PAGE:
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Writer's Insight – Digestion Chemistry

Colin Milne – Digestion Chemistry
Colin Milne – Digestion Chemistry

Food plays an extremely important role in the lives of all consumers. Most teenagers recognise this and have an interest in food. They are aware of the notion that food supplies the energy and nutrients the body needs to maintain health and wellbeing.

By developing their knowledge and understanding of some of the basic science ideas that underpin how food is digested and absorbed, how the energy from food is utilised and the role gut health plays in our overall feeling of wellbeing, students will have a firmer foundation on which to base their daily food and nutrition choices.

Research into foods and food chemistry is very much market driven, and with its strong agricultural and horticultural base, New Zealand is playing a leading role in some aspects of this. It is important that students be informed of this and given insight into some of the research programmes currently operating in the food innovation field. Plant & Food Research has areas of relevance to this context and is prominently featured with Dr John Ingram’s work on ‘satiety’ and Dr Juliet Ansell’s work on ‘gut health’.

Three big science ideas have been identified for this context:

  • Chemical and physical breakdown of food molecules in the human gut.
  • Balancing the intake of energy from foods with the energy demands of living.
  • Gut bacteria play a critical role in maintaining health and wellbeing.

Science Ideas and Concepts

Six science ideas and concept areas evolving from the overarching theme of digestion chemistry have been identified.

  • Human digestive system
  • Digestion
  • Rate of digestion
  • Large intestine function
  • Unlocking the energy in foods
  • Energy requirements of the body.

The Looking Closer collection picks up on several of the science ideas and gives a more in-depth analysis that fits in with the researcher stories, for example, Hormonal control of digestion extends some of the ideas outlined in Digestion.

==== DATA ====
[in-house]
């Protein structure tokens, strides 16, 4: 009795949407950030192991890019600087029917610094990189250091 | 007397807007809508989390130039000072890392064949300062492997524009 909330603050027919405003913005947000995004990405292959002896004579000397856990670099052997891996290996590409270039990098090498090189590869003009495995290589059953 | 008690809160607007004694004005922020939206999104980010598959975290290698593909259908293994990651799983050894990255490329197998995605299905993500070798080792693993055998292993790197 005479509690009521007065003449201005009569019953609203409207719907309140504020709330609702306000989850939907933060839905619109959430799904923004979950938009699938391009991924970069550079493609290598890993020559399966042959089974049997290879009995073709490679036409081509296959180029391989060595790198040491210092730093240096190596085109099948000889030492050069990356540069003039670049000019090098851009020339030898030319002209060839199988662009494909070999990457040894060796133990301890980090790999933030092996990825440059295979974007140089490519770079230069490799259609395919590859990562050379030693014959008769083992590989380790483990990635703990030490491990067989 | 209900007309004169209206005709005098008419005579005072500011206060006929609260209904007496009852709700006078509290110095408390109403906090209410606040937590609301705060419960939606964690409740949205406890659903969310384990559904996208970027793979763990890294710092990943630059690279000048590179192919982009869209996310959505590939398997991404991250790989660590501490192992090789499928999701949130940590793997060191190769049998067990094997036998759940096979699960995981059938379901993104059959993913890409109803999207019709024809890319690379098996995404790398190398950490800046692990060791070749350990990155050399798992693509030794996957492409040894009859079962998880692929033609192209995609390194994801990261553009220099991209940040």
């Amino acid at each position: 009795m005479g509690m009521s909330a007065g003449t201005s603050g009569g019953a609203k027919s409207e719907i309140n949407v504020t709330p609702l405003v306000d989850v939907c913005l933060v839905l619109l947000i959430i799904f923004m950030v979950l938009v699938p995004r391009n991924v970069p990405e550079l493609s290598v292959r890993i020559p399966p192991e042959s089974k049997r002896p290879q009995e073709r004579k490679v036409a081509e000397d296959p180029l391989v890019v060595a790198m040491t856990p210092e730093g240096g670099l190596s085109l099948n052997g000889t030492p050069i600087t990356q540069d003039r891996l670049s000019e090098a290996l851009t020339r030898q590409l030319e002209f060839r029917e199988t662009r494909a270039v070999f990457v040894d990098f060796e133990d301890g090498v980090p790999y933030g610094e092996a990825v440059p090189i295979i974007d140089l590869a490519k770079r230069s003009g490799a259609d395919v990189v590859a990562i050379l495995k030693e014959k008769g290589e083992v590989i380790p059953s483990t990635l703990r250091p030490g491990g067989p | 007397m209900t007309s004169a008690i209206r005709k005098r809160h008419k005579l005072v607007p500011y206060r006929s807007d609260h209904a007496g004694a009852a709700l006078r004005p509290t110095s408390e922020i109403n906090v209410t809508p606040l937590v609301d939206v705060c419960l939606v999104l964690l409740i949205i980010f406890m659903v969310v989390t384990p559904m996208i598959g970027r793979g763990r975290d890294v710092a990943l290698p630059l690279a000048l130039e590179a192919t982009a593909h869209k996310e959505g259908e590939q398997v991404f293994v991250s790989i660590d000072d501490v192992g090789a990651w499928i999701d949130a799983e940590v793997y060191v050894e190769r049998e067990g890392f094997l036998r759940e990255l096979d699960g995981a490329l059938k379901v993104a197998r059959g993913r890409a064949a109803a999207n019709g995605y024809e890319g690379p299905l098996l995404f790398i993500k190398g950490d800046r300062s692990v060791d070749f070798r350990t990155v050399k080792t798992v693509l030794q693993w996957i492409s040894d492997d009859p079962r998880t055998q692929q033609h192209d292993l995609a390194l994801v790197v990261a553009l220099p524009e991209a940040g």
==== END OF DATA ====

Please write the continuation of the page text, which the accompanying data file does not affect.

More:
New Zealand Research

Two research areas involving scientists from Plant & Food Research support and add interest to the context.:

  • Dr John Ingram’s work with satiety – with an obesity epidemic sweeping through the western world, John’s work is targeted at controlling appetite through plant food ingredients.
  • Dr Juliet Ansell’s work with gut bacteria and gut health.

Video clips of the scientists explaining aspects of their work and research programmes add interest and the human side of science to the context.

In addition, PhD student Jane Mullaney describes her journey from school to graphic art to busking to studies in psychology to her current PhD research into gut health.

Teaching and Learning Approaches

Activities have been developed to highlight the science ideas and concepts, which focus on digestion chemistry. In addition, there are activities that focus on energy input and output as well as the current obesity epidemic.

Food and nutrition knowedge is important

“All young people need to be able to make food and beverage choices based on their cultural preferences and on sound knowledge and information. Children and young people need to understand the importance of food and nutrition to all aspects of their health and well-being, including their mental, physical, and emotional health. They need to be able to interpret the many messages they receive and to make choices about changing their own eating patterns rather than being told “what is good for them”. They can also influence the eating patterns of others in their environment.” Food and Nutrition for Healthy, Confident Kids, Ministry of Education, 2007.

Food and nutrition are important to our young people and relevant to their lives. This context is designed to provide key information about:

  • the chemical and physical digestion of food
  • hormonal control of food intake and digestion
  • balancing the intake of energy from foods with the energy demands of living
  • the role gut bacteria play in determining the state of our health and wellbeing.

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